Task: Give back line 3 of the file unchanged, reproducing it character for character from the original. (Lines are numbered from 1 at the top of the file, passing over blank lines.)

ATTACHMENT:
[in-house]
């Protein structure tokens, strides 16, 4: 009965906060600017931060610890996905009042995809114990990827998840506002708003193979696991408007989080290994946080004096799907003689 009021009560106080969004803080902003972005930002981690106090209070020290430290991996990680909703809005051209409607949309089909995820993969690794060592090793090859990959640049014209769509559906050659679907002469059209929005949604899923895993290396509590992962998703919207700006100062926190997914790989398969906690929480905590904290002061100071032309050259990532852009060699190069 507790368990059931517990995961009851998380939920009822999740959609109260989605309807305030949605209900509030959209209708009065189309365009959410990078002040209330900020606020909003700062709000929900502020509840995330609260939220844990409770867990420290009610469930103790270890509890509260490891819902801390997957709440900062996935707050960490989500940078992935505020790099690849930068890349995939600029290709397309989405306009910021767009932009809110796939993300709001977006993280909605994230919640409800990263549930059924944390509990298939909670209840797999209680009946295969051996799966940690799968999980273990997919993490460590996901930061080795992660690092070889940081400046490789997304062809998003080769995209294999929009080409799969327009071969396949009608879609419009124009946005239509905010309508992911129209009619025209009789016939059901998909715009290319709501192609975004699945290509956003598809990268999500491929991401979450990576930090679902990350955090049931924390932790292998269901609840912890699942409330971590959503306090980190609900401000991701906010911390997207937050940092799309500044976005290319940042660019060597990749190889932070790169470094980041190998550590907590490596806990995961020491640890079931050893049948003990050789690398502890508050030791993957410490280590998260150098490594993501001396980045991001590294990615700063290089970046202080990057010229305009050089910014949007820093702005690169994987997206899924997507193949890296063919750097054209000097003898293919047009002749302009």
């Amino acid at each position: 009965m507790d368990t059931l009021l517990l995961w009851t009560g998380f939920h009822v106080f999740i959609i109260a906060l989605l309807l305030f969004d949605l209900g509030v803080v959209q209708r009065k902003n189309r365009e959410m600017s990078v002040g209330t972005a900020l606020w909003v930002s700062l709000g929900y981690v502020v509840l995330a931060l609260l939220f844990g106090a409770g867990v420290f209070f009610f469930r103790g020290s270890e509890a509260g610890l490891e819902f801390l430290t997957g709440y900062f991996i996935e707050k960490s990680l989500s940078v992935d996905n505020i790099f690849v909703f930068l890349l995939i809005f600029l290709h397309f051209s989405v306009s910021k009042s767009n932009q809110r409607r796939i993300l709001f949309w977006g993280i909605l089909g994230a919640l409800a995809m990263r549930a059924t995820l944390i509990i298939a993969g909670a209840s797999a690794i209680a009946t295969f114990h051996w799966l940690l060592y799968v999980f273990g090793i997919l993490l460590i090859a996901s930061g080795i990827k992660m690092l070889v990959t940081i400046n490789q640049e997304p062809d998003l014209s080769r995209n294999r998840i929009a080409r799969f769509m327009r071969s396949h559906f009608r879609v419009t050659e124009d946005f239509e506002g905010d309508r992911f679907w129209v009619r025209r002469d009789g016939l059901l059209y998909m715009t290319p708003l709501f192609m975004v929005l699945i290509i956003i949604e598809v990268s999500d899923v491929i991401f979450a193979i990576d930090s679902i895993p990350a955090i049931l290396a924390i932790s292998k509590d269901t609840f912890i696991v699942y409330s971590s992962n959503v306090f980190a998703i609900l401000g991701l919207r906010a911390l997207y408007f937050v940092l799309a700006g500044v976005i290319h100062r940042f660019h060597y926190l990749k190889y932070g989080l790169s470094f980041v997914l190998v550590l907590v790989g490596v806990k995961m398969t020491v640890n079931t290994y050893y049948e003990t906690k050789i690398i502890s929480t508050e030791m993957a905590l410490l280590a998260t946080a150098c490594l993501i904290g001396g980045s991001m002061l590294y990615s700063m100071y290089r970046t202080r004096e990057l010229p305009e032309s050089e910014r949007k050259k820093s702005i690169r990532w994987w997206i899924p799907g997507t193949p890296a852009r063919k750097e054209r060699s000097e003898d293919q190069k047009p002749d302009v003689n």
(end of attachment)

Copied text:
């Amino acid at each position: 009965m507790d368990t059931l009021l517990l995961w009851t009560g998380f939920h009822v106080f999740i959609i109260a906060l989605l309807l305030f969004d949605l209900g509030v803080v959209q209708r009065k902003n189309r365009e959410m600017s990078v002040g209330t972005a900020l606020w909003v930002s700062l709000g929900y981690v502020v509840l995330a931060l609260l939220f844990g106090a409770g867990v420290f209070f009610f469930r103790g020290s270890e509890a509260g610890l490891e819902f801390l430290t997957g709440y900062f991996i996935e707050k960490s990680l989500s940078v992935d996905n505020i790099f690849v909703f930068l890349l995939i809005f600029l290709h397309f051209s989405v306009s910021k009042s767009n932009q809110r409607r796939i993300l709001f949309w977006g993280i909605l089909g994230a919640l409800a995809m990263r549930a059924t995820l944390i509990i298939a993969g909670a209840s797999a690794i209680a009946t295969f114990h051996w799966l940690l060592y799968v999980f273990g090793i997919l993490l460590i090859a996901s930061g080795i990827k992660m690092l070889v990959t940081i400046n490789q640049e997304p062809d998003l014209s080769r995209n294999r998840i929009a080409r799969f769509m327009r071969s396949h559906f009608r879609v419009t050659e124009d946005f239509e506002g905010d309508r992911f679907w129209v009619r025209r002469d009789g016939l059901l059209y998909m715009t290319p708003l709501f192609m975004v929005l699945i290509i956003i949604e598809v990268s999500d899923v491929i991401f979450a193979i990576d930090s679902i895993p990350a955090i049931l290396a924390i932790s292998k509590d269901t609840f912890i696991v699942y409330s971590s992962n959503v306090f980190a998703i609900l401000g991701l919207r906010a911390l997207y408007f937050v940092l799309a700006g500044v976005i290319h100062r940042f660019h060597y926190l990749k190889y932070g989080l790169s470094f980041v997914l190998v550590l907590v790989g490596v806990k995961m398969t020491v640890n079931t290994y050893y049948e003990t906690k050789i690398i502890s929480t508050e030791m993957a905590l410490l280590a998260t946080a150098c490594l993501i904290g001396g980045s991001m002061l590294y990615s700063m100071y290089r970046t202080r004096e990057l010229p305009e032309s050089e910014r949007k050259k820093s702005i690169r990532w994987w997206i899924p799907g997507t193949p890296a852009r063919k750097e054209r060699s000097e003898d293919q190069k047009p002749d302009v003689n």